One important issue that is often misunderstood concerns the existing mortgage.  In the scenario described above, the mortgage that is held in both parties names stays in both parties’ names, even after divorce.  Parties sometimes assume that because they have agreed for one party to solely assume responsibility for the mortgage that this agreement is binding on the lender and all they need to do is call the mortgage company to get the name changed on the account.  Not so. The lender will always refuse to do so.

The only way the other party will be relieved of that liability is if the mortage is paid off, either by refinancing it or by selling the property.   In other words, the debt will remain on the credit report of the non-owning spouse until the debt is paid off. If the owning spouse goes into foreclosure then that will impact the credit of not only the owning spouse but also the non-owning spouse.

The bottom line is that if your spouse is being awarded the house in your divorce case, it is very much preferable if at all possible to have them refinance the property in their own name.  Usually the refinancing can happen prior to divorce (or at least pre-approval obtained prior to divorce) or within a set deadline that is included as a term of the Decree.

I hope this helps clarify the issues surrounding how to deal with a house in a divorce case.  If you have questions or comments please feel free to share them below.

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Austin Divorce Attorney Debunks The Biggest Misconception in Texas Family Law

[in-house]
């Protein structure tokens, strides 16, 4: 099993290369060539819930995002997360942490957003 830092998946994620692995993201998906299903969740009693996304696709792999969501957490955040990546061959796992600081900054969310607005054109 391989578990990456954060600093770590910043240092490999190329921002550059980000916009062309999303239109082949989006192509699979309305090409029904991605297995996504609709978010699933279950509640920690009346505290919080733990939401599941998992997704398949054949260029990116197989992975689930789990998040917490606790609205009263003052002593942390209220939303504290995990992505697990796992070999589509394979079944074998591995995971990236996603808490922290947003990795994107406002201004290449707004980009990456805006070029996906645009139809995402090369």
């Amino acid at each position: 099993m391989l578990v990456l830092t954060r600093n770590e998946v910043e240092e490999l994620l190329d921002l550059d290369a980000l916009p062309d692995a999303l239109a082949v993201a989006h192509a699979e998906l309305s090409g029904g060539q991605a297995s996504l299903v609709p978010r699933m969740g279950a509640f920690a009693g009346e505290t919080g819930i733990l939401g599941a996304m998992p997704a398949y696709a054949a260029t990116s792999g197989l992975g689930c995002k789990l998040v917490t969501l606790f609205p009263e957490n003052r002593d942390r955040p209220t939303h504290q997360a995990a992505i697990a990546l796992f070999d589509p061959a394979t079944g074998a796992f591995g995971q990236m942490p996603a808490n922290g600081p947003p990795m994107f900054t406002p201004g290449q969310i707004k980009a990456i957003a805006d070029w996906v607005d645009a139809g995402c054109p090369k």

Published August 17, 2012 | By

As a Texas family law attorney for my entire career I have seen client after client be surprised by how the Texas Family Code requires that property be divided in Texas divorces. Most clients have heard that Texas is a community property state. While this is correct most people misunderstand what that means.

Texas Family Code Gives Court Broad Discretion in Property Division

Clients will say that they already know that since Texas is a community property state the property will be divided 50/50. The reality is that while Texas is a community property state, unlike many other community states the community property is not automatically divided evenly between the parties. The Family Code requires the trial court to divide the property in a “fair and just” manner. If you ask a qualified Austin family law attorney what this means they will tell you that a separate statute gives the court a list of factors that it can consider in making a disproportionate division (meaning that one side gets more than the other, such as 55/45).